In this study, a flexible ring-shaped gripper that wraps around an object like a rubber band was developed by evacuating the air inside the gripper. Experimental results showed that the gripper could wrap around objects of various shapes, such as bottles, boxes, cones, and plates without any gaps, owing to the flexibility of the sponges and the outer membrane. Encircling an object without any gaps increases the contact area and decreases the contact pressure. Therefore, the developed gripper can stably grasp objects without considering the point of contact, which is required for a finger-shaped one. In this work, we have also demonstrated that a robot arm with a gripper can lift a heavy object. Increasing the internal air pressure of the gripper increased its wrapping force; at the same time, the gripper was able to grasp soft bread without crushing it by decreasing the internal air pressure.

The above observations suggest the following possibilities for future work. First, the developed gripper cannot achieve contact with the concavity of an object because the gripper shrinks by shortening its circumferential length. To fit the concavity, the length of the gripper needs to be extended partially. A larger contact area with the object is appropriate for grasping a fragile object. Therefore, developing a structure that can deform for indentation is a challenging direction of study.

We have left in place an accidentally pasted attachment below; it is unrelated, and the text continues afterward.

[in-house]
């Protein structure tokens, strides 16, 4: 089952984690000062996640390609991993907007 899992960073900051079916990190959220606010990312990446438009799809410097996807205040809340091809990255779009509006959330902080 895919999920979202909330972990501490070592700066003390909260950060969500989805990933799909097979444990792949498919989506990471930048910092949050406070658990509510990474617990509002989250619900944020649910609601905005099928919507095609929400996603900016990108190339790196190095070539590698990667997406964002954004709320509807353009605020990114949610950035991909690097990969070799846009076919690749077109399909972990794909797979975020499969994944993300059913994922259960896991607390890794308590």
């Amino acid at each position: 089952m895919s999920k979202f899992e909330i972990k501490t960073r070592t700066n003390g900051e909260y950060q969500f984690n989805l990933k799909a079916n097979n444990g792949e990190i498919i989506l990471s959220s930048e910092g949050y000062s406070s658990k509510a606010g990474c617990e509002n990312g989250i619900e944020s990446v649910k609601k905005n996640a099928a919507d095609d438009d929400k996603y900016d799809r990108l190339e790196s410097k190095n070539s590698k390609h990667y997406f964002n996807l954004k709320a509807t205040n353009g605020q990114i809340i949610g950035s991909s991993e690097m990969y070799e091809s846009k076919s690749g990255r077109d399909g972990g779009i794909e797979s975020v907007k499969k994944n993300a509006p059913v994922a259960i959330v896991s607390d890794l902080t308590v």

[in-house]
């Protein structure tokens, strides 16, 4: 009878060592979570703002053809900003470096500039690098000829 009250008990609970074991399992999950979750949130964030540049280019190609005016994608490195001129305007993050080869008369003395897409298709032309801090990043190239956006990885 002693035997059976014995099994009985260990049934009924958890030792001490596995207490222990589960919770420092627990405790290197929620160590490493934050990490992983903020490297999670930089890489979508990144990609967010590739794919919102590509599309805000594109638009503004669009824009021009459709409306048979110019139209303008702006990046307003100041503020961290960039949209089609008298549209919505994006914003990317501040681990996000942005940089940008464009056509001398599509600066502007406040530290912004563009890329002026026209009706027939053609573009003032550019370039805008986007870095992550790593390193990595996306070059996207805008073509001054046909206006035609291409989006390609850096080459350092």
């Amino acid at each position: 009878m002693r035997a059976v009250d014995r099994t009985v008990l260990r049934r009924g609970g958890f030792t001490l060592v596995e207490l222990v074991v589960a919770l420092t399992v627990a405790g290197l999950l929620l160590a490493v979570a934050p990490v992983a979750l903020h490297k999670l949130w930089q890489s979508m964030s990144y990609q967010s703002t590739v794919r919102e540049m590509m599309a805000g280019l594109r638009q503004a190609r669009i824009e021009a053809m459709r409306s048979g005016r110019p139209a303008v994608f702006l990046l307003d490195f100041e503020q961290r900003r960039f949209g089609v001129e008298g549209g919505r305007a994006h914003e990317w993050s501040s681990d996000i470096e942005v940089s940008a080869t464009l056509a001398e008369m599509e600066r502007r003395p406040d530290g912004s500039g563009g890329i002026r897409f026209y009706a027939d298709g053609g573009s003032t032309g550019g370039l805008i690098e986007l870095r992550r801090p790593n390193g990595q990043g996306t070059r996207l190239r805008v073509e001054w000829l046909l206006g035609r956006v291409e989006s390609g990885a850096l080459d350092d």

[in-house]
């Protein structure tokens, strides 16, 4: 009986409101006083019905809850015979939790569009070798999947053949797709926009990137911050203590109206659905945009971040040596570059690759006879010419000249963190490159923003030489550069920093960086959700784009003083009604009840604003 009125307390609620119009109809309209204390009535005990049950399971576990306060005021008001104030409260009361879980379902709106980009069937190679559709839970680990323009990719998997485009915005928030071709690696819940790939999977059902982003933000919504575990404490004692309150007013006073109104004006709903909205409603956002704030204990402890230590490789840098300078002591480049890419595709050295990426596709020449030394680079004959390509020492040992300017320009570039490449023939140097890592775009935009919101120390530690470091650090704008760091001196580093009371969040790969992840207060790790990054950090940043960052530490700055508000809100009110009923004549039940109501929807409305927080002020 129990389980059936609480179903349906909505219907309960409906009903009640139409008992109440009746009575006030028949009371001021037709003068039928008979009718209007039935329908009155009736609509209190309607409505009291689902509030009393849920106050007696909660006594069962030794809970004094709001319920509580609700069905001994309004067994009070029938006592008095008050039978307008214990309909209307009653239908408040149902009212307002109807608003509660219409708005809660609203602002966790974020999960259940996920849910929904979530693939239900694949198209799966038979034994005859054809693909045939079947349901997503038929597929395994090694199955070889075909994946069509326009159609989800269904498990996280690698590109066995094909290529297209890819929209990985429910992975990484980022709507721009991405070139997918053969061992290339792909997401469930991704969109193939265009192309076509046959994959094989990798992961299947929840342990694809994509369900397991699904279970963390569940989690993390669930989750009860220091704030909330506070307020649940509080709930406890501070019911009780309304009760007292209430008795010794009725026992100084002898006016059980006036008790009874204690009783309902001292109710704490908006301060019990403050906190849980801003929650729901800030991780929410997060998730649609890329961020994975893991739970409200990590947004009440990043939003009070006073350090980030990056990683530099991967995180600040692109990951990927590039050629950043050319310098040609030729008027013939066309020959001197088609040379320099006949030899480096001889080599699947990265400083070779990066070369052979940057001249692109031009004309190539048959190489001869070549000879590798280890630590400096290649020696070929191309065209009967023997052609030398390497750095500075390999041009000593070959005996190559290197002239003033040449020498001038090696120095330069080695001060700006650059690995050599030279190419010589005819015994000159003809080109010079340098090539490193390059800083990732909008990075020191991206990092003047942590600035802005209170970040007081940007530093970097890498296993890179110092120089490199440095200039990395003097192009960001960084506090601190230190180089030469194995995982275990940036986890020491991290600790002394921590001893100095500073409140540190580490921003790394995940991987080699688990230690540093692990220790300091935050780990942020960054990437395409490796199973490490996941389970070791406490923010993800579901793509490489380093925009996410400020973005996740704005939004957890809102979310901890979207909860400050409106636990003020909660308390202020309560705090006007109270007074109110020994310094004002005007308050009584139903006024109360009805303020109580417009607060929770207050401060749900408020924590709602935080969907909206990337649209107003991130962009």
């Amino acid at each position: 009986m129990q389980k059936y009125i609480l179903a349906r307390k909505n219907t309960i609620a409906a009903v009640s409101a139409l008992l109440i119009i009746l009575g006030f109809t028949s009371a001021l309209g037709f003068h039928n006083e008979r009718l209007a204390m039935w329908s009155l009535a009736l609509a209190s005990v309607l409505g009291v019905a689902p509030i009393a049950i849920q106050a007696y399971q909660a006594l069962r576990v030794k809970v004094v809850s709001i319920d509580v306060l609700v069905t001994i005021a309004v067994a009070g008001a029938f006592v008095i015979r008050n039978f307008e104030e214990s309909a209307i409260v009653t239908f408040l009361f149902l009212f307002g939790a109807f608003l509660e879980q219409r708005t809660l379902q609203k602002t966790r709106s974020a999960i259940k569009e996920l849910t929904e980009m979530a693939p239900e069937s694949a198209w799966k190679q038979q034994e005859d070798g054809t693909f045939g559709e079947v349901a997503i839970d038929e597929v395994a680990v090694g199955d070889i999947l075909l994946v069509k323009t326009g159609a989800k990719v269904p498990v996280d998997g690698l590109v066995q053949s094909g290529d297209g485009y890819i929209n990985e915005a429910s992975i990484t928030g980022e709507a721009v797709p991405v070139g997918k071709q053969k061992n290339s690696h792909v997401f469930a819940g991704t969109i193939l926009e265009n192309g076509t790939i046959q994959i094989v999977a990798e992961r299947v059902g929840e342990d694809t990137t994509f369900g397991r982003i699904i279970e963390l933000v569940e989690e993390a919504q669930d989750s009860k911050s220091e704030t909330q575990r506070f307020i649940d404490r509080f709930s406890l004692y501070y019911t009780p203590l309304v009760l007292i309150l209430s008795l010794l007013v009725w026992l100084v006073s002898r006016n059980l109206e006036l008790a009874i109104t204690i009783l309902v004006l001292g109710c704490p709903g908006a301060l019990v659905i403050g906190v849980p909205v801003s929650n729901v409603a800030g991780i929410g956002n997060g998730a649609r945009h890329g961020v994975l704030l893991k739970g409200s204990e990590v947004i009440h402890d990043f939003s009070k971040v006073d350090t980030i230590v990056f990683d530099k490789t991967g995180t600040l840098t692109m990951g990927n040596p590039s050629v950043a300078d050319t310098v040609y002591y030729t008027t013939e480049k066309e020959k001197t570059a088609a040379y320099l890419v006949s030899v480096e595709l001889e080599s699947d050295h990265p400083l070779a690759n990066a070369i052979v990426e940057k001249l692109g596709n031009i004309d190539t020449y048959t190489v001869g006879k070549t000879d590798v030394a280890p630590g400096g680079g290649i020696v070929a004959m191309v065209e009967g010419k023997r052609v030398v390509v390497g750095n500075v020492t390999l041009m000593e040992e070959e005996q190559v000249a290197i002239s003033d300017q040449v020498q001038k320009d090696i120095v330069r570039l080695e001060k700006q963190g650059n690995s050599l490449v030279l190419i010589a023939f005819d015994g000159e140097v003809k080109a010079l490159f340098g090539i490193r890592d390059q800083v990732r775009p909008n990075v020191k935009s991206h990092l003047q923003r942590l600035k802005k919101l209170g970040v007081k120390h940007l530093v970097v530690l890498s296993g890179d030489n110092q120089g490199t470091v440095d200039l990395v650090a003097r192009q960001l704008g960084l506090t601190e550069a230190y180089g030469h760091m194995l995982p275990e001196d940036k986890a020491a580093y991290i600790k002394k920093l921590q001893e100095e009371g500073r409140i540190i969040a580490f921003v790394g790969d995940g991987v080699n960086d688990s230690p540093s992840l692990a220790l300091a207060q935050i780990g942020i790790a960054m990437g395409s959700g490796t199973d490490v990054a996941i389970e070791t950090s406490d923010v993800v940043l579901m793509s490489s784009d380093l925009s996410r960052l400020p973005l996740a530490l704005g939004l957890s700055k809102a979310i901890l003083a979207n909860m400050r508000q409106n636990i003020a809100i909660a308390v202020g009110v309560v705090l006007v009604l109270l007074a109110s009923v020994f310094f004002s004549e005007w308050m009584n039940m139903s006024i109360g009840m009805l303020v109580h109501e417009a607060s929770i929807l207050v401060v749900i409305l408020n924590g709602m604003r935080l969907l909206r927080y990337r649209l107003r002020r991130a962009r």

Next, the developed mounting apparatus had flexible strings connecting the links to the gripper. This method allowed flexible deformation of the gripper but caused swaying of the gripped object because the links were always free to move. The rocking motion should be minimized for positioning the object precisely. In addition, the connecting method limits the use of the gripper to hang objects because gravity causes the gripper to position only objects that hang downwards. If the gripper can follow the posture of the robot arm, it could be used for a wider range of applications.

Finally, a theoretical analysis of the gripper’s deformation is an important consideration. It is necessary to investigate how the sponge and outer membrane interact with each other during contraction of the gripper. This study shows that the developed gripper can wrap around an object with a slope. The maximum inclinations of such slopes were analyzed for a cone but not for other objects, such as triangular pyramids. Analysis of wrapping objects in three dimensions is therefore required.

Availability of data and materials

Not applicable.

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Funding

This work was supported by JSPS KAKENHI Grant Number JP18K04064.

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The first author conducted the study under the supervision of the second author. The first and second authors wrote the manuscript. Both authors read and approved the final manuscript.

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Correspondence to Takashi Mitsuda.

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Yamada, K., Mitsuda, T. A vacuum-driven rubber-band gripper. Robomech J 8, 16 (2021). https://doi.org/10.1186/s40648-021-00203-7

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Keywords

  • Pneumatic actuator
  • Flexible structure
  • Soft robot
  • Gripper
  • Robot hand
  • Vacuum-driven gripper